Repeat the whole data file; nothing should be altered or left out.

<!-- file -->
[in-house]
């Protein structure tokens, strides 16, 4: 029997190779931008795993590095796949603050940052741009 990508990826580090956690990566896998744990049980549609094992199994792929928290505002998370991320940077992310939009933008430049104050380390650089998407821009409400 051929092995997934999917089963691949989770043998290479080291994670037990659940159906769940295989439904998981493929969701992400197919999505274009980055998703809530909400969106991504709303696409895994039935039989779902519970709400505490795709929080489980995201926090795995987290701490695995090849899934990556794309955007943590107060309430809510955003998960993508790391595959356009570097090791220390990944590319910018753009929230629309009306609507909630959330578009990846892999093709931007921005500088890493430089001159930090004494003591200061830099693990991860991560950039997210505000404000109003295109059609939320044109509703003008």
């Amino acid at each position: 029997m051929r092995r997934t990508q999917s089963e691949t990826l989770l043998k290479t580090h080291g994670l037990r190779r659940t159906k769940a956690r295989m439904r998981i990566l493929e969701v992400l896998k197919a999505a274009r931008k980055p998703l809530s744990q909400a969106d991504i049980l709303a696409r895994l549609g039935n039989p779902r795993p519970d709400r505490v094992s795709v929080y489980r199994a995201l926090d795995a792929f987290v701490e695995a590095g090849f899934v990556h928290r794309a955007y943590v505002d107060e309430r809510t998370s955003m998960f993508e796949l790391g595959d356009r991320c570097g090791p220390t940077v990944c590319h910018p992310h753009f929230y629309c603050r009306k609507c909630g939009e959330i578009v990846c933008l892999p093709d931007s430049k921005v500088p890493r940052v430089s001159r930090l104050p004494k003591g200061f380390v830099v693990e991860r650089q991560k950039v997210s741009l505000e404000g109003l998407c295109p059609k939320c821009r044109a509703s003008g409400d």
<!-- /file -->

[in-house]
């Protein structure tokens, strides 16, 4: 029997190779931008795993590095796949603050940052741009 990508990826580090956690990566896998744990049980549609094992199994792929928290505002998370991320940077992310939009933008430049104050380390650089998407821009409400 051929092995997934999917089963691949989770043998290479080291994670037990659940159906769940295989439904998981493929969701992400197919999505274009980055998703809530909400969106991504709303696409895994039935039989779902519970709400505490795709929080489980995201926090795995987290701490695995090849899934990556794309955007943590107060309430809510955003998960993508790391595959356009570097090791220390990944590319910018753009929230629309009306609507909630959330578009990846892999093709931007921005500088890493430089001159930090004494003591200061830099693990991860991560950039997210505000404000109003295109059609939320044109509703003008």
């Amino acid at each position: 029997m051929r092995r997934t990508q999917s089963e691949t990826l989770l043998k290479t580090h080291g994670l037990r190779r659940t159906k769940a956690r295989m439904r998981i990566l493929e969701v992400l896998k197919a999505a274009r931008k980055p998703l809530s744990q909400a969106d991504i049980l709303a696409r895994l549609g039935n039989p779902r795993p519970d709400r505490v094992s795709v929080y489980r199994a995201l926090d795995a792929f987290v701490e695995a590095g090849f899934v990556h928290r794309a955007y943590v505002d107060e309430r809510t998370s955003m998960f993508e796949l790391g595959d356009r991320c570097g090791p220390t940077v990944c590319h910018p992310h753009f929230y629309c603050r009306k609507c909630g939009e959330i578009v990846c933008l892999p093709d931007s430049k921005v500088p890493r940052v430089s001159r930090l104050p004494k003591g200061f380390v830099v693990e991860r650089q991560k950039v997210s741009l505000e404000g109003l998407c295109p059609k939320c821009r044109a509703s003008g409400d």